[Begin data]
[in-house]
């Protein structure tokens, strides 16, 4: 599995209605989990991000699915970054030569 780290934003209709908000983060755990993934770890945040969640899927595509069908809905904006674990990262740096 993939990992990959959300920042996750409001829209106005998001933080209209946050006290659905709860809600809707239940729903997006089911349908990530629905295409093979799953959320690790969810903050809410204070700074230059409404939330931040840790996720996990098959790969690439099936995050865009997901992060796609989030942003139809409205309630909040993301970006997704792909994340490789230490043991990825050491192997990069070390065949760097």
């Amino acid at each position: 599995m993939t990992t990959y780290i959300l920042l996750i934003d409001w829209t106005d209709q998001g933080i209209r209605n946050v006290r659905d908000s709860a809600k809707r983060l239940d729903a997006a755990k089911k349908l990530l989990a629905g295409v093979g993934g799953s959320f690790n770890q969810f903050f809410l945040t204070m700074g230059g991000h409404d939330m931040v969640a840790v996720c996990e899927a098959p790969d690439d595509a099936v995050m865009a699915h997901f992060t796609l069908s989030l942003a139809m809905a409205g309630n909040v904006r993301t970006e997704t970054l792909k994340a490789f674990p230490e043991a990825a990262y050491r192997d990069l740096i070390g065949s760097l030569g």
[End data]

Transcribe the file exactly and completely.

[in-house]
């Protein structure tokens, strides 16, 4: 599995209605989990991000699915970054030569 780290934003209709908000983060755990993934770890945040969640899927595509069908809905904006674990990262740096 993939990992990959959300920042996750409001829209106005998001933080209209946050006290659905709860809600809707239940729903997006089911349908990530629905295409093979799953959320690790969810903050809410204070700074230059409404939330931040840790996720996990098959790969690439099936995050865009997901992060796609989030942003139809409205309630909040993301970006997704792909994340490789230490043991990825050491192997990069070390065949760097």
């Amino acid at each position: 599995m993939t990992t990959y780290i959300l920042l996750i934003d409001w829209t106005d209709q998001g933080i209209r209605n946050v006290r659905d908000s709860a809600k809707r983060l239940d729903a997006a755990k089911k349908l990530l989990a629905g295409v093979g993934g799953s959320f690790n770890q969810f903050f809410l945040t204070m700074g230059g991000h409404d939330m931040v969640a840790v996720c996990e899927a098959p790969d690439d595509a099936v995050m865009a699915h997901f992060t796609l069908s989030l942003a139809m809905a409205g309630n909040v904006r993301t970006e997704t970054l792909k994340a490789f674990p230490e043991a990825a990262y050491r192997d990069l740096i070390g065949s760097l030569g």